/ Isobel Lutz-Smith / Arts & Culture

There is a common misconception that architects design architecture for themselves. This impression might be the result of media focus on a few individuals, and because the efforts of the full design team are overlooked it seems as if one person does everything. The client is vital to the team. Architects design to reflect client needs, by drawing out a full understanding of these needs through a briefing process.

What do we mean by briefing? One way of understanding a brief would be to equate it to a list, not a shopping list but what you need a building to do for you. A list of these requirements might include how much space you want for an activity, what temperature you want that space to be, whether you want daylight or darkness.

We think there is however another level of briefing, which we call ‘intimate briefing’. At this level we seek to uncover the aspirations and dreams of our clients. Architecture is more than just the built result of hard quantifiable facts. There is a hidden ‘soft’ qualitative aspect to simple lists, which we aim to discover. As our colleague Sarah Jane Storrie puts it : "how to bring out the joy in between the schedules and lists".

Finding that joy is not as difficult as it might seem at first – there are techniques that we can use to get under the skin of the schedules and lists. One we like is drawing up a chart which describes how the current spaces the client is in are valued on a scale of 1 to 10. A simple follow up question of what they would like the score to be can create a whole range of amusing and useful discussions. For example, the simple act of acknowledging that within a score of 1 their space is dreary and dark and they would prefer a bright airy space with a score of 9 maybe self-evident, but often a simple statement provokes fresh thoughts.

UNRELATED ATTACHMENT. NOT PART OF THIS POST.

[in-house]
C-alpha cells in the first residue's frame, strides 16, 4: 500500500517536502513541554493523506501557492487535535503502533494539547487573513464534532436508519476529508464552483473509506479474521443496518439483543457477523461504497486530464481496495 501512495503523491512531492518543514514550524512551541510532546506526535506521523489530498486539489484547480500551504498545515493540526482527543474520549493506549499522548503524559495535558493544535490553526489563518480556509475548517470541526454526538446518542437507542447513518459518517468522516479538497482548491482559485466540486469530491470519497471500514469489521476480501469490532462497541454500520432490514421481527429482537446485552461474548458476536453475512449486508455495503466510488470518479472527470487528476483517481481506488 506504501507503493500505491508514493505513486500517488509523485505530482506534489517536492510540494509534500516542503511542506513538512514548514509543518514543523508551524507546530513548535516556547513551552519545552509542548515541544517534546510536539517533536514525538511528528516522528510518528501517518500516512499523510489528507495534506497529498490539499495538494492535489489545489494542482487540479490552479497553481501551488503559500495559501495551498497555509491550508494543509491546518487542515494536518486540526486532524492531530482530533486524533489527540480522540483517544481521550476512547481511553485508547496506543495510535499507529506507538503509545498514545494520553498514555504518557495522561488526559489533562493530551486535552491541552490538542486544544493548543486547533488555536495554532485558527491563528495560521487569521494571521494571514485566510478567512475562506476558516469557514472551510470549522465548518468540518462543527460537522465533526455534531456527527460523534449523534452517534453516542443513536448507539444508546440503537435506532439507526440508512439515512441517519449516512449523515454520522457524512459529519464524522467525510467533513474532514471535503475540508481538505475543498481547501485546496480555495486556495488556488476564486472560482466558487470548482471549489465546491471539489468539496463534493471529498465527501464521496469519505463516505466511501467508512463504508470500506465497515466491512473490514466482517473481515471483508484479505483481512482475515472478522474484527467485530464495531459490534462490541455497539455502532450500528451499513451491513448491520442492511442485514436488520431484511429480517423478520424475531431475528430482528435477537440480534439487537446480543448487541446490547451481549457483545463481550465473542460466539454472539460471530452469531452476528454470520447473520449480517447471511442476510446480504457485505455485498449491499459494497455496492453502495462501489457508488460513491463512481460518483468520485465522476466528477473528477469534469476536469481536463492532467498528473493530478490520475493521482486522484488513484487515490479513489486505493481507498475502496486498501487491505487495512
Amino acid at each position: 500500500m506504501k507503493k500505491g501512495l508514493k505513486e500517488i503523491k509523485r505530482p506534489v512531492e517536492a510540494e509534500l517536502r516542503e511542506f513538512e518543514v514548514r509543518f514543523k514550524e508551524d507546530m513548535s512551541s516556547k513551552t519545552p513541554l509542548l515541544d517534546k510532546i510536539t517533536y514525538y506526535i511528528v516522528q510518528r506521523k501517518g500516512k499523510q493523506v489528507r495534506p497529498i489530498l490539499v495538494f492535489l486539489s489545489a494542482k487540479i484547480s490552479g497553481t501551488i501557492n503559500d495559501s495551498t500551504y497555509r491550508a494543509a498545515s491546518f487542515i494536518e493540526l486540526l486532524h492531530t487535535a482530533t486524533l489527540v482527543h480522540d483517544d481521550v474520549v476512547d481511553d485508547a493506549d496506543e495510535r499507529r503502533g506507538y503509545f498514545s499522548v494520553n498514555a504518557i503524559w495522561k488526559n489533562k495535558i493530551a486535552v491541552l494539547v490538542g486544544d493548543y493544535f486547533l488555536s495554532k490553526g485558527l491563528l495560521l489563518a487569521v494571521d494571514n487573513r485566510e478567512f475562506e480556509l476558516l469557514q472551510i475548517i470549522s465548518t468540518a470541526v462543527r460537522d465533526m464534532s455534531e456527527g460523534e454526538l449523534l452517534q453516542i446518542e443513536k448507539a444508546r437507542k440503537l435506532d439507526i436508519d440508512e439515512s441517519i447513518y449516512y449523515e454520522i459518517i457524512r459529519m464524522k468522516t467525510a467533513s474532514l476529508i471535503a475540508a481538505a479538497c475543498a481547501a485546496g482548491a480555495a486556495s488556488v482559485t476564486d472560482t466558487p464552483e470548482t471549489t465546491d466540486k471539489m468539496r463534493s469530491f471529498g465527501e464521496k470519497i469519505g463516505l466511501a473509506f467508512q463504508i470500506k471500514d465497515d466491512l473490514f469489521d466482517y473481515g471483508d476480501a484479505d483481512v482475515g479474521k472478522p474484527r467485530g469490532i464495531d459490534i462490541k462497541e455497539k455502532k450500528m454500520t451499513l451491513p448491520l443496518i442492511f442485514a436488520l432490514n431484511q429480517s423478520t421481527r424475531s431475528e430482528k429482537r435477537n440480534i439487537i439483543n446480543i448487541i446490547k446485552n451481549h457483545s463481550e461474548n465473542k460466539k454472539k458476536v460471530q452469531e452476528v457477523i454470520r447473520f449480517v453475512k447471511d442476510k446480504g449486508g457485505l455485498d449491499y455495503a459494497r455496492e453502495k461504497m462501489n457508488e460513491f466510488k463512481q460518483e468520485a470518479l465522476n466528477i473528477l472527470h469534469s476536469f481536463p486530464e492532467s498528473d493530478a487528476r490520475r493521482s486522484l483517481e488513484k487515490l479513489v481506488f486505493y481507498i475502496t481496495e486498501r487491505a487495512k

Different projects provide different levels of opportunity to engage our briefing processes. In some cases, such as the Woodside Health Centre, we are initially provided with a mass of ‘hard’ briefing documents within which we have to discover aspirations for the ‘soft’. We use different methods tailored to the individual situation whether that commences with inquisitive workshops for all those concerned, as used for the Glasgow Academy Science Building, or observations of existing work patterns as used for the development of new offices for New Gorbals Housing Association. For Dovecot Studios the initial requirement to review their storage led to other significant improvements in their spaces as a result of the enquiry processes we used.

The briefing process informs both the client and ourselves, making us both more self-aware. The client’s ambitions have been documented, their ideas for their new space confirmed on paper. `We – the architects – are working with tangible and fully expressed client requirements which serve as a constant reminder of our purpose in design. We see this self-knowledge as a foundation for the subsequent evolution of the project.